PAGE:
SANTIAGO DE CUBA.— The city shines, just as Fidel always wanted to see it and as Army General Raúl Castro Ruz called for five years ago. Santiago’s men and women dedicated the 65th anniversary of the Moncada assault to a more beautiful, well-ordered, clean, and disciplined city.

We must recall that, less than six years ago, Hurricane Sandy struck the city, leaving extensive damage to its housing stock, economic and commercial facilities, public buildings, recreation sites, telephone and electricity infrastructure, while eliminating in one blow its trees and waterfront, leaving the daily lives of citizens devastated.

The pain in Santiagans’ eyes was visible as they contemplated the 500 year old city torn apart, but as the First Secretary of the Party in the province, Lázaro Expósito Canto, said, a revolutionary people, with the fiber of the Mambises, fights under all circumstances and never gives up.

Raúl made many visits to support and encourage, while on the telephone, Fidel was always motivating and clarifying the work underway, conveying his recognition on the city’s 500th anniversary, July 25, 2015. He is today more present than ever in the effort and commitment of the city, where victory is always expected.

Some 330 works of economic and social importance here were dedicated to the Centenary Generation and its leader on the occasion of the 65th anniversary of the Moncada assault, but most importantly the revitalization and beautification efforts have reached almost all of the province’s municipalities, towns, and neighborhoods.

Although mentioning every project is practically impossible, worth noting are the conclusion of a thousand dwellings of different models; the opening of eight hotels; the electrification of more than 1,500 remote homes with solar panels; while in the agricultural arena, a bull feedlot and small livestock ranches to raise sheep, goats, rabbits, quail, and guinea fowl were established.

Likewise of special interest were steps taken to rehabilitate ten hospitals, including the installation of modern equipment; the start-up of two photovoltaic solar parks; and the repair or construction of five well-fitted gymnasiums, three new childcare centers, ice cream parlors, veterinary clinics, stores, and sales outlets.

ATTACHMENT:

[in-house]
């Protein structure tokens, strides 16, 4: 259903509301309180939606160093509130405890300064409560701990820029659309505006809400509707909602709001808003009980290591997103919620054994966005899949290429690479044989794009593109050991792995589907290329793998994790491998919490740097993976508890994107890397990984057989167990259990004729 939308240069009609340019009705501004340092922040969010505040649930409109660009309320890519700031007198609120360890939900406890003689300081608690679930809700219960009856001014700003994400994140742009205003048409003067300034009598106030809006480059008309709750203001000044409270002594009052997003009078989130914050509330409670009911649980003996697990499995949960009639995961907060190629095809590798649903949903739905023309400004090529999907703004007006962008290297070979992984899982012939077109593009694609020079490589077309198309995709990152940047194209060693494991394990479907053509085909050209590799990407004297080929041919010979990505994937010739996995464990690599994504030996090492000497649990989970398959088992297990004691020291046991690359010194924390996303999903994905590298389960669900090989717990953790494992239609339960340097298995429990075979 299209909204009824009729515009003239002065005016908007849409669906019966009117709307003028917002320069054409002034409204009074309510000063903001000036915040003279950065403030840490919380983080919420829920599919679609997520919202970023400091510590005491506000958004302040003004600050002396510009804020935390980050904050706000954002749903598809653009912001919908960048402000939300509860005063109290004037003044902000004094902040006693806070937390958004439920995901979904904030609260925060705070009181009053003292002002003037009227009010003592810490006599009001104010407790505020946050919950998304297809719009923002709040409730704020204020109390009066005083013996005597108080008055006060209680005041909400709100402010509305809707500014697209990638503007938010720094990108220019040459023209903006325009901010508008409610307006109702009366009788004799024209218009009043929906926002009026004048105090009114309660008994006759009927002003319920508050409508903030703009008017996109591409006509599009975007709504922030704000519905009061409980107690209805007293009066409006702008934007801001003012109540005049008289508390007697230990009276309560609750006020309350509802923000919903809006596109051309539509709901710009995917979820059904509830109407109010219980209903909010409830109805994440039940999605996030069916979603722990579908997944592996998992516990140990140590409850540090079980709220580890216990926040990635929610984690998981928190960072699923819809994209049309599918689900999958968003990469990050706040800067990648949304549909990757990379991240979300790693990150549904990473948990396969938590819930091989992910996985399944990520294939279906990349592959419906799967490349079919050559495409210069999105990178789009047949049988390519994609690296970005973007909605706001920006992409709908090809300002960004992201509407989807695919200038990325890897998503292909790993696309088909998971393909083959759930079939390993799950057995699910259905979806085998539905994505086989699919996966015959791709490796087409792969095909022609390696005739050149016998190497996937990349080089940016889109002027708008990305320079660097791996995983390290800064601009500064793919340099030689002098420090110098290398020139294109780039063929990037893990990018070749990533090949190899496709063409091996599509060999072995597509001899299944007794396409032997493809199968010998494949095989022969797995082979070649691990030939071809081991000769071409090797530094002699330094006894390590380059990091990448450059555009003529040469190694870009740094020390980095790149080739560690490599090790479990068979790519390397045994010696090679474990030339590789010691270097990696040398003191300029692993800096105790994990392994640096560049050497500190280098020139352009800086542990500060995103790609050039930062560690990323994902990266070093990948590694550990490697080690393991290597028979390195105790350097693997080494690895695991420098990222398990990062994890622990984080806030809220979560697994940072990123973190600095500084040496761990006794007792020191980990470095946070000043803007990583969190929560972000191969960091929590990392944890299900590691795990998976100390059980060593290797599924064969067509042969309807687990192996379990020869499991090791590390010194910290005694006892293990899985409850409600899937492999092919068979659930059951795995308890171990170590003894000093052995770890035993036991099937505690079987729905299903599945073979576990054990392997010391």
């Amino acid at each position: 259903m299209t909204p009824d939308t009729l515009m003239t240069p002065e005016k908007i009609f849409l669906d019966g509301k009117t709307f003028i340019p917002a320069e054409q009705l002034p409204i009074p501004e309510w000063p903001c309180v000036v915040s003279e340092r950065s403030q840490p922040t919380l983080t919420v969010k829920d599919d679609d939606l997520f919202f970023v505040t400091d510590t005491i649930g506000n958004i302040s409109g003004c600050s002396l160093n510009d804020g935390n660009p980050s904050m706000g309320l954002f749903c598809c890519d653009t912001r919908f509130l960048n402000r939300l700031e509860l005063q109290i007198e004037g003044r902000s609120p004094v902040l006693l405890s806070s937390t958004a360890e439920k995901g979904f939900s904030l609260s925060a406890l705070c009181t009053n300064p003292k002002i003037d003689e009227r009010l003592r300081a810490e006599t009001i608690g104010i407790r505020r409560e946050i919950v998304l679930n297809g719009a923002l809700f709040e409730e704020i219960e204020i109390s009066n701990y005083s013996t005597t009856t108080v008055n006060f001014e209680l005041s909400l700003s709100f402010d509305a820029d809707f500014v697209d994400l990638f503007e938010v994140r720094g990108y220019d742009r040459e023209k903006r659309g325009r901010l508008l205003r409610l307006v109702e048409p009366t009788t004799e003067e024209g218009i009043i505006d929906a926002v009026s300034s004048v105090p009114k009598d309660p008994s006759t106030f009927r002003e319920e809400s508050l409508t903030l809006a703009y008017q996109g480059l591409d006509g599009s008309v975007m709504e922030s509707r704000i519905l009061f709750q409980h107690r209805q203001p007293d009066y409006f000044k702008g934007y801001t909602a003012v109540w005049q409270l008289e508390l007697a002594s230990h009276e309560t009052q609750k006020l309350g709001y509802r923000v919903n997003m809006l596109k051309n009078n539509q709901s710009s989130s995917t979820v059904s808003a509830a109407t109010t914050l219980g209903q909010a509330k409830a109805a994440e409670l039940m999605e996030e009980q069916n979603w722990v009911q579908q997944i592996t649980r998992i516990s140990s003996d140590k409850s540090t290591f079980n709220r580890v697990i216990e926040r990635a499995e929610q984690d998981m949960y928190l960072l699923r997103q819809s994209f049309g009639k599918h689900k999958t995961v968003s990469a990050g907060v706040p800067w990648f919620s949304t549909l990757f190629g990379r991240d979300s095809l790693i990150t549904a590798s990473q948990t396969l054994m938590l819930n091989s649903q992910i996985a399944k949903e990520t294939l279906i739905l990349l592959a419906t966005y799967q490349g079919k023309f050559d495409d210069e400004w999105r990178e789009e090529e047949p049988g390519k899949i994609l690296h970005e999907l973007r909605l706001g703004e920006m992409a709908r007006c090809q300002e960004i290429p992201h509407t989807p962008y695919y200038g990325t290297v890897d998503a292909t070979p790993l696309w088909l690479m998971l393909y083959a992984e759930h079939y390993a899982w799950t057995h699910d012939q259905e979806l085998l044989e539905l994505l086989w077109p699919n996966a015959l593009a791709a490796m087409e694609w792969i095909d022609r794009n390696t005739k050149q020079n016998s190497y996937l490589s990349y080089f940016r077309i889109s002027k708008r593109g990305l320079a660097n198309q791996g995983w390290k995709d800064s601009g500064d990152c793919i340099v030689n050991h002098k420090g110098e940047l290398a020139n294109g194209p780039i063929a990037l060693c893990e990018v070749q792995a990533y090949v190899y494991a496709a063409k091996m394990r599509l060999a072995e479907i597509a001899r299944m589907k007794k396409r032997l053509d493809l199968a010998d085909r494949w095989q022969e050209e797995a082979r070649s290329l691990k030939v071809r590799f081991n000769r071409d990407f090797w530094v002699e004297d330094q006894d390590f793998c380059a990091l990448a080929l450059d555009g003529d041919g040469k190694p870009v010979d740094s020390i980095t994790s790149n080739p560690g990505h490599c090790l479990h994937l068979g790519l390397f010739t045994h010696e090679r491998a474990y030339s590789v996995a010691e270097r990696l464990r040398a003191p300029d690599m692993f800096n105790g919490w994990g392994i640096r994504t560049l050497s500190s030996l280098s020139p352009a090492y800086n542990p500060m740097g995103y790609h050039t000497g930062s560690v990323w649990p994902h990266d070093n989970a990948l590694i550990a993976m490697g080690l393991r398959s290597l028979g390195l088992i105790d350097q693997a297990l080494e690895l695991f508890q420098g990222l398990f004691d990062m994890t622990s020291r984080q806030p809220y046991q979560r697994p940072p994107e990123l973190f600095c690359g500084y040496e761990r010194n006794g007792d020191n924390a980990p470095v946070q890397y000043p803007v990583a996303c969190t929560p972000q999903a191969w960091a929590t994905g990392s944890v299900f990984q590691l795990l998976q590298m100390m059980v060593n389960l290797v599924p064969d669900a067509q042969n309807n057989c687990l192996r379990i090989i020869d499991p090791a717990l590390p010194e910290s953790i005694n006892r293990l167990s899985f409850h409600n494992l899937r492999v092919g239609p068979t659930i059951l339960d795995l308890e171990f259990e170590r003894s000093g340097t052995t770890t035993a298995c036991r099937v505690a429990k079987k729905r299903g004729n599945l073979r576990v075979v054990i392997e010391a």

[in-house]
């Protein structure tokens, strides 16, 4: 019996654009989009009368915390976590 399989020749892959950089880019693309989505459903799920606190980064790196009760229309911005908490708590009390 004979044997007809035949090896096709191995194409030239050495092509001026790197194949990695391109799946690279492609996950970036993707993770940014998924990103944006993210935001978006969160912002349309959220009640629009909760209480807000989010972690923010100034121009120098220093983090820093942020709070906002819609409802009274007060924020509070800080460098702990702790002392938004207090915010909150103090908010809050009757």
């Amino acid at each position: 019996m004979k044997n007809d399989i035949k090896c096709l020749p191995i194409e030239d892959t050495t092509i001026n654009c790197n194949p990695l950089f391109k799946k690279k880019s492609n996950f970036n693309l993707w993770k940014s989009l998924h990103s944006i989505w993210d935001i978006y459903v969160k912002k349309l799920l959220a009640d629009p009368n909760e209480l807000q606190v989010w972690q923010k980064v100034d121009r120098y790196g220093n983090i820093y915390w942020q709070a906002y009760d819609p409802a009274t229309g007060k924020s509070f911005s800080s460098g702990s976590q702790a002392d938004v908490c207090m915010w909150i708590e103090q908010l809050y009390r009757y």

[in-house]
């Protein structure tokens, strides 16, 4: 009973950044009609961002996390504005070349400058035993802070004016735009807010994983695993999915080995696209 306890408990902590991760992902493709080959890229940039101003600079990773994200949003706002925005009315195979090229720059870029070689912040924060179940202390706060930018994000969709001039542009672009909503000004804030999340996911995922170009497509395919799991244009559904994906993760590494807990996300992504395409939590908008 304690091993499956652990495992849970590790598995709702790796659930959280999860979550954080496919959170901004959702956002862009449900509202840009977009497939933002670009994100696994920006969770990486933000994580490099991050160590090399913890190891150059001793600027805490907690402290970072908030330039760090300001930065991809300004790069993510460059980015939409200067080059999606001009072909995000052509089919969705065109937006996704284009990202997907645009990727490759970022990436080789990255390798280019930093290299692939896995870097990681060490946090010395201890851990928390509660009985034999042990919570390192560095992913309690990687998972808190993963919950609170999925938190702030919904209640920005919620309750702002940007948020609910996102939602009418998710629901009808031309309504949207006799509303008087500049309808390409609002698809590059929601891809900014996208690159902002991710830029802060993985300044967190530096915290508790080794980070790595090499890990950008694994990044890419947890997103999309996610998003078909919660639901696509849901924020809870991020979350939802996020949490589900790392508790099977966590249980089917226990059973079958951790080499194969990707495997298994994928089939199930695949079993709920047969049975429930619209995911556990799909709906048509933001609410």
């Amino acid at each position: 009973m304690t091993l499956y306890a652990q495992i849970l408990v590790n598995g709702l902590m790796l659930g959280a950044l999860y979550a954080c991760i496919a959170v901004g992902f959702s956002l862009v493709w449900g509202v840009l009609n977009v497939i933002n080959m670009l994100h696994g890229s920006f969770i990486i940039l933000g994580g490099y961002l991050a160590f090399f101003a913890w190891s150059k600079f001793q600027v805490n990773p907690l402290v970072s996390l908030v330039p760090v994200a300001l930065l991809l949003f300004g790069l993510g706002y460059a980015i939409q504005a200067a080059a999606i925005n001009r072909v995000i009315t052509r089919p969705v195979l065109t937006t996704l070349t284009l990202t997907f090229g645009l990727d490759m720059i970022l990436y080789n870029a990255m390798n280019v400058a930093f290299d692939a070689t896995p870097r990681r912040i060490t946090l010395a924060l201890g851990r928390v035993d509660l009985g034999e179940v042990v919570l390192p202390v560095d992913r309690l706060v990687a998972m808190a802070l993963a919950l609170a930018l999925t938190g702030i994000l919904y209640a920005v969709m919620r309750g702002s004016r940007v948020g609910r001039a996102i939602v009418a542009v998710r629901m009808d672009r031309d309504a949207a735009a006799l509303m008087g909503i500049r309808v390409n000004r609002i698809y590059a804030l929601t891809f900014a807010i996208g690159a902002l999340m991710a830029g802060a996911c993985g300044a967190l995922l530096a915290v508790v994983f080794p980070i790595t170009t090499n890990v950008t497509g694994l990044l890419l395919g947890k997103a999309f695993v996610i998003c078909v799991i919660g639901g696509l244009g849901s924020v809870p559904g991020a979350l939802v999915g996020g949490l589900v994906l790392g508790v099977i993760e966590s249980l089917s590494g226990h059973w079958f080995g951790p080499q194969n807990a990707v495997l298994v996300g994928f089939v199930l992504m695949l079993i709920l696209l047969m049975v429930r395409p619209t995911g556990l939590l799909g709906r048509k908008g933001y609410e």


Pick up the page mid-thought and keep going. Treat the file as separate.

Also undertaken were the transformation of 150 local public administration facilities to create technology centers, 3D film screening halls, bakeries, sweet shops, markets, cultural centers, clubs, and restaurants, along with the elimination of makeshift electrical connections in 15 neighborhoods, and some 500 new telephone connections in rural communities, six new WiFi hotspots, and three flower shops.

Of great significance are the restoration of the July 26, Siboney farm, and Abel Santamaría museums; 21 monuments dedicated to the Moncada assailants on the Siboney road; the Vilma Espín Memorial; as well as locales honoring José Martí, José Maceo, Juan Almeida, and Eliseo Reyes (Capitán San Luis).

The city’s avenues now feature covered sidewalks and modern stoplights; street painting was updated; 3,000 new LED streetlamps installed; and giant Cuban flags and that of the July 26th Movement wave from soaring flagpoles, while several hundred smaller versions wave around town.

“The environment is great, lots of happiness,” Expósito Canto emphasized to Granma International, “The effort has been enormous in the works and economic tasks. This outcome must be answered with love, dignity, and discipline, because we have Fidel here, who taught us to struggle for justice and left us these essential values.”

In addition to all of the above, many more initiatives are coming to improve daily life, brighten the city’s public image, and beautify the city in general, so that, while Raúl commented after the blow delivered by Sandy, “Santiago moves, it appears to have been bombed,” it can now be said, “Santiago impresses, it appears to have been reborn.”